Primer: Venous Risk (in pear-shaped females) and Submarine Service
Venous thromboembolism (VTE), also called deep vein thrombosis (DVT), is a significant cause of death in adults.
Good news, bad news or neutral? M.E. suspects it is medically neutral (no medical justification for excluding pear-shapes from the sub service), but results of the study are probably bad news for any adolescent-minded bubbleheads anticipating hour-glass shaped, female submariners.
Pear-shaped women - - - a definition (and periscopic photo below):
Their hip measurement well exceeds their bust measurement. Fat tends to deposit in their buttocks, hips and thighs. Women of this bodytype tend to have a relatively large rear, stout thighs and small(er) bosom.
Danish scientists tracked more than 50,000 men and women to see how many suffered a deep vein thrombosis (DVT) or a clot in the lung called pulmonary embolism (PE). Findings were published in the journal Circulation. During the 10-year study, there were 641 cases of DVT or PE among the men and women. (see Note 1)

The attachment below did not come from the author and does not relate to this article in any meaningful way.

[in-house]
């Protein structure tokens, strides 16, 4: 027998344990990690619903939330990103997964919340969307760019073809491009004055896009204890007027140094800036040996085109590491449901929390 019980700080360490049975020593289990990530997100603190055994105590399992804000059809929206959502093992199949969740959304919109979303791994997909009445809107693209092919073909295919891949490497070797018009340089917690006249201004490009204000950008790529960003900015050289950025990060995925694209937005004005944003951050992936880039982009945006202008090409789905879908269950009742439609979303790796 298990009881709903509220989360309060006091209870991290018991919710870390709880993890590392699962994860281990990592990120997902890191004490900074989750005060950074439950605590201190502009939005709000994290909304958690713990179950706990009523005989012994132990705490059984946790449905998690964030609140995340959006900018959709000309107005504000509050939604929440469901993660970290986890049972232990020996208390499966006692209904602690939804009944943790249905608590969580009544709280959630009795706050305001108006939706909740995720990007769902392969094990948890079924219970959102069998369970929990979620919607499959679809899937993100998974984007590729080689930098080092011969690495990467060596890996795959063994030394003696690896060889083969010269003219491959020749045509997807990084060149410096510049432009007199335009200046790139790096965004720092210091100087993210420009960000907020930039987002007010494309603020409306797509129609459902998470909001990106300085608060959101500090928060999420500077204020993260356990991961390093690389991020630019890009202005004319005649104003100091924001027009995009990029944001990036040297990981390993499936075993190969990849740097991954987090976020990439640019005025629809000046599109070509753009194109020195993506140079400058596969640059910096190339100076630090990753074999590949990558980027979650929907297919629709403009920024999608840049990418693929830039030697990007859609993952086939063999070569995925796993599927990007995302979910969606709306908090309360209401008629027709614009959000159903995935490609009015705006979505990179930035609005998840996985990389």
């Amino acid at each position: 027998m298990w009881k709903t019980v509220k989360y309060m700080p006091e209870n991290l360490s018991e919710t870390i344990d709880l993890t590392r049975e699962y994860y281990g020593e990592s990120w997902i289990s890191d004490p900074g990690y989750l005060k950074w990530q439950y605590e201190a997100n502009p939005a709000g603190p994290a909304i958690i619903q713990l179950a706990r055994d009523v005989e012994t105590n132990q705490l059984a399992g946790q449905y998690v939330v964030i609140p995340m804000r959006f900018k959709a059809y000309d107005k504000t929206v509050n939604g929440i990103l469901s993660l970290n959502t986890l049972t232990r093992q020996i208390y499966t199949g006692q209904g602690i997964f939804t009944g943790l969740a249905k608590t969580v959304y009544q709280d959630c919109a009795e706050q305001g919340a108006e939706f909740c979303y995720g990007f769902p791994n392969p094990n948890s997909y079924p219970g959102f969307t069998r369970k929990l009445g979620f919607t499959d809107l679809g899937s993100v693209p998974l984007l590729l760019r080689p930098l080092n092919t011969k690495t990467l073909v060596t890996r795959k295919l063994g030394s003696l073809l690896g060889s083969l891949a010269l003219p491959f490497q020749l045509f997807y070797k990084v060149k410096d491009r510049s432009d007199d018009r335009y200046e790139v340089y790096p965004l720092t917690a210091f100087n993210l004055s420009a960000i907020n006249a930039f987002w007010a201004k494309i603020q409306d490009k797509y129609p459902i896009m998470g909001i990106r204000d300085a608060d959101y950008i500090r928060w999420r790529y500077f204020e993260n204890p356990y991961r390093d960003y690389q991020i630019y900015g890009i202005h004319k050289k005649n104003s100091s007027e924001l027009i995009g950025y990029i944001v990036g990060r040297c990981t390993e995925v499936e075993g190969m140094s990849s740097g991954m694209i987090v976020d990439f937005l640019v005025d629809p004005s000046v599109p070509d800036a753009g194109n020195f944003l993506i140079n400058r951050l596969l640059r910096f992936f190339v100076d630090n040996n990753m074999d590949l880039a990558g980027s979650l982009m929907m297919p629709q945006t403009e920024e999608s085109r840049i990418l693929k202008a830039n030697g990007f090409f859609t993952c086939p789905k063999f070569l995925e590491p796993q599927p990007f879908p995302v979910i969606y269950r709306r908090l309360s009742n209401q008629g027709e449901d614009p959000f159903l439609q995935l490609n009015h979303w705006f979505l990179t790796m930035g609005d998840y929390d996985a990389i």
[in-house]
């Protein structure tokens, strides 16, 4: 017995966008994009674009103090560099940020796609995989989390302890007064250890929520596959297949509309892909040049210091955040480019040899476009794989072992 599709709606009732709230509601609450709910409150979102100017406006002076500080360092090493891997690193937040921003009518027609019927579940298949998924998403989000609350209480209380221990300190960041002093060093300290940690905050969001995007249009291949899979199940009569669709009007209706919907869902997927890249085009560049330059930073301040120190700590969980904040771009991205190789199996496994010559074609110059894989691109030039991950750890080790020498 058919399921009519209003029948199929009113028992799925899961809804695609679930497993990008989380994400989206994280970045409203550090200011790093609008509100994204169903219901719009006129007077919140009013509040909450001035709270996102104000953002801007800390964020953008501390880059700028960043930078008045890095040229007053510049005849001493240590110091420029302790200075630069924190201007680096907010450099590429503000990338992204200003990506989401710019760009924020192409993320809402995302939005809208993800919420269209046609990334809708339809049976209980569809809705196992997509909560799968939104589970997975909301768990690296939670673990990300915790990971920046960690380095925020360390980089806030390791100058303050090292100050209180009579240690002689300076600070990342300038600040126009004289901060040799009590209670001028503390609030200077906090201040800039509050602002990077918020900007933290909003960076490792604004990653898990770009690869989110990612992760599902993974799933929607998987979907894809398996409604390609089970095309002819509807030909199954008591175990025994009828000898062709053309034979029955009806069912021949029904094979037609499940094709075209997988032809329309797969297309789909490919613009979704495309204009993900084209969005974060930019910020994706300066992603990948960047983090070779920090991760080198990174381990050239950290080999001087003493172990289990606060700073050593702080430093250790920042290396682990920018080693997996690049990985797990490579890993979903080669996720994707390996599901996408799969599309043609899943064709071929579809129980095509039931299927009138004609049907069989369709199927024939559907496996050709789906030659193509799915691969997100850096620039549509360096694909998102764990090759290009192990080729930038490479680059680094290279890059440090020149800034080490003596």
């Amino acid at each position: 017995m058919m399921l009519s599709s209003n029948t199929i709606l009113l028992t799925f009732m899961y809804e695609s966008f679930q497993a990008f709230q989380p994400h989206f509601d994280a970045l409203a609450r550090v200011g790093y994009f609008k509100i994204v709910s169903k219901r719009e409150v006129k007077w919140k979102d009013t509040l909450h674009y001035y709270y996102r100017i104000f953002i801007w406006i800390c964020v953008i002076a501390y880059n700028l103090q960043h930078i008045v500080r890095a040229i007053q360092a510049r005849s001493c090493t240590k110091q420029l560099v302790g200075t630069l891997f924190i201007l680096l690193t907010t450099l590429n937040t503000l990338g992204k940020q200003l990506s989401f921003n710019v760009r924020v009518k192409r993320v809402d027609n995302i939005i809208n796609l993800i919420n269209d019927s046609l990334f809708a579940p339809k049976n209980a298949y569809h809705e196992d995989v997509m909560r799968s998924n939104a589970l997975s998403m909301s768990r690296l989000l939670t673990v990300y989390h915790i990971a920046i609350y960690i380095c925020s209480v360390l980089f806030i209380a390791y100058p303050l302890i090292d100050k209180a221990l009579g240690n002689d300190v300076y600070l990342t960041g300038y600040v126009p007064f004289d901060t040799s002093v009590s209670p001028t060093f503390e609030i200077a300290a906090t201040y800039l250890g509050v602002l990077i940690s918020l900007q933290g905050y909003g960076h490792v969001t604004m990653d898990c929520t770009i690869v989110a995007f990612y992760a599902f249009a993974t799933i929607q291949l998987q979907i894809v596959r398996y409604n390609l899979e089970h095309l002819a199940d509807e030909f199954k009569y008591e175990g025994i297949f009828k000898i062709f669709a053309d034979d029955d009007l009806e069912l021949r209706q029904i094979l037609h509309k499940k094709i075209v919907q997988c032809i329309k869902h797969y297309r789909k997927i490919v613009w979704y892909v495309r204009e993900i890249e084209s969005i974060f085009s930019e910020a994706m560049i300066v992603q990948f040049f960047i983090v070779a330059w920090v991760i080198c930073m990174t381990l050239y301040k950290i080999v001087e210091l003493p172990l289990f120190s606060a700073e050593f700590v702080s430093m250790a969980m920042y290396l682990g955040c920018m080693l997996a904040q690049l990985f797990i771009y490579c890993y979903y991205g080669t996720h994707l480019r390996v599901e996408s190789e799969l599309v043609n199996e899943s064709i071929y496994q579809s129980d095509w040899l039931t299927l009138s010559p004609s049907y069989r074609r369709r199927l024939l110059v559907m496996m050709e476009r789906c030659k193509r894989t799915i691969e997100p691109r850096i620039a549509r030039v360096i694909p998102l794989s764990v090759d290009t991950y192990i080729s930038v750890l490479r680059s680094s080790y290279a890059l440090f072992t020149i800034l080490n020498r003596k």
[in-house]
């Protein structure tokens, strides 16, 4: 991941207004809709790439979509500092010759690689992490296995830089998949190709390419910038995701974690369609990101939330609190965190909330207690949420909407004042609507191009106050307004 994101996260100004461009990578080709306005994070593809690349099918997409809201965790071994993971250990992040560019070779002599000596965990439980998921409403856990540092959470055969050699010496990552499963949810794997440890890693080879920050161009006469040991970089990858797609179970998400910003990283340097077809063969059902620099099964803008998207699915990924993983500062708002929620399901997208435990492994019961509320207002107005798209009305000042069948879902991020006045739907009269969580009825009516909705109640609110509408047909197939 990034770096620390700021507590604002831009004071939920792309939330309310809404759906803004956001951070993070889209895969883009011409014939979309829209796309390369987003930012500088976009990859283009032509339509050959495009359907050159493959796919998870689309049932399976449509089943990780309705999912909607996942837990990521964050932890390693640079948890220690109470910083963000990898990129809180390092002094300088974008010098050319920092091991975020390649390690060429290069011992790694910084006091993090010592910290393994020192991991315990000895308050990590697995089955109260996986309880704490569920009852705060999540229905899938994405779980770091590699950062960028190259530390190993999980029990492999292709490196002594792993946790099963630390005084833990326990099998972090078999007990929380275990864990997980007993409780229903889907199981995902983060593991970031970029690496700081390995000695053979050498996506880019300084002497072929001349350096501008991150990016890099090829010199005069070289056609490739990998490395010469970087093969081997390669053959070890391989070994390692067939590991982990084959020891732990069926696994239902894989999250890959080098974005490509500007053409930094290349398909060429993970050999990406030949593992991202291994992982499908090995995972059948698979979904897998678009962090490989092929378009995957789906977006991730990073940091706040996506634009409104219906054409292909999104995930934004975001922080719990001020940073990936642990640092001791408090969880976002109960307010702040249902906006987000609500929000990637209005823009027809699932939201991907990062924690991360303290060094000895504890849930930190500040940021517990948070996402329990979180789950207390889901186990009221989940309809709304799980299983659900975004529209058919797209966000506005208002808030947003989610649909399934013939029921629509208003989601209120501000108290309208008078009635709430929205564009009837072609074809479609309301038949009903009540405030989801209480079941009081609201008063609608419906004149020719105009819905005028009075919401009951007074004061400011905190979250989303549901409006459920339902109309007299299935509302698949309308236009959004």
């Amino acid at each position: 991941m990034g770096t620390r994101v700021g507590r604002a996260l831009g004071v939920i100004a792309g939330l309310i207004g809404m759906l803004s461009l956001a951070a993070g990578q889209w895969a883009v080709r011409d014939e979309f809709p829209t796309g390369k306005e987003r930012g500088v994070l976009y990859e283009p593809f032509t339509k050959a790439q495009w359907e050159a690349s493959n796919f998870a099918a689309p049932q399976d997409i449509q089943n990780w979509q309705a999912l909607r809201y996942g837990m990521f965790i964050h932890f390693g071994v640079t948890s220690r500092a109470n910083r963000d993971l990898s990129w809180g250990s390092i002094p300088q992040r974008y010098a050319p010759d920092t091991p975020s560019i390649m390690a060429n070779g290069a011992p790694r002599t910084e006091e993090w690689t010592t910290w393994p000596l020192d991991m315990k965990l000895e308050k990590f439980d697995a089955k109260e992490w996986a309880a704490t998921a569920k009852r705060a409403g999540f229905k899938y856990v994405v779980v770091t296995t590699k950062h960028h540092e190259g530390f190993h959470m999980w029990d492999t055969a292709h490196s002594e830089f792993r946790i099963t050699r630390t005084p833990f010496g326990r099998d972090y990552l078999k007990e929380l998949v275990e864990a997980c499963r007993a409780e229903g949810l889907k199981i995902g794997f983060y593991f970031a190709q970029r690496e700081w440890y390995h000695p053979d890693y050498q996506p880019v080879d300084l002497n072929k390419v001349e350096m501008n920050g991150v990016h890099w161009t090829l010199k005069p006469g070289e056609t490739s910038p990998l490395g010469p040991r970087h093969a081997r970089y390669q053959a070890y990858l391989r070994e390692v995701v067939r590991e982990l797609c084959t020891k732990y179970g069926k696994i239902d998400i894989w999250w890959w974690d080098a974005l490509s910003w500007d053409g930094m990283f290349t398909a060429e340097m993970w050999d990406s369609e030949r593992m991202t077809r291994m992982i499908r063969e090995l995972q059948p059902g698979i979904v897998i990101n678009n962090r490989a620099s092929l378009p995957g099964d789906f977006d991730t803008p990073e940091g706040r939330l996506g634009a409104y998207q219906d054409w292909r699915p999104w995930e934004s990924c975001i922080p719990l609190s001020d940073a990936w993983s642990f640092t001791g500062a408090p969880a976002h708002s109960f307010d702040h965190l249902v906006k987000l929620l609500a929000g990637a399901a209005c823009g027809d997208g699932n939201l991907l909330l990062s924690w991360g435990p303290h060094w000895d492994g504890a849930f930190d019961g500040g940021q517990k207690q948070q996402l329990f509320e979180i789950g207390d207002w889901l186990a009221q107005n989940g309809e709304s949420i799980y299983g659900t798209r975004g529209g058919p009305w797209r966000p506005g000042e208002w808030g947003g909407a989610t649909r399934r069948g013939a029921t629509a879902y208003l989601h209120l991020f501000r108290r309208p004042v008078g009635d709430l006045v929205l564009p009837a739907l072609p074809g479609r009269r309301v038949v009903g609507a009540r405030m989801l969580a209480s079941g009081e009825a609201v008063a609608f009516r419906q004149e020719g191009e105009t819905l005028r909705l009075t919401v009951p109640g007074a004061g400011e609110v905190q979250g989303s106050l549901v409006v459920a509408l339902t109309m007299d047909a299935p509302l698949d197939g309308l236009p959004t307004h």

After eliminating known risks like smoking, diabetes and elevated cholesterol, a pattern between body shape and clot risk emerged, independent of body weight alone. Pear-shaped women with big hips and thighs were at elevated risks for dangerous clots, even if they had an "ideal" body weight.
"Until now, the importance of fat distribution and venous thromboembolism risk has not been evaluated. ... For health professionals, the implication is that all types of fat distribution should be taken into account when evaluating risk of venous thromboembolism."
Labels: DVT females submarines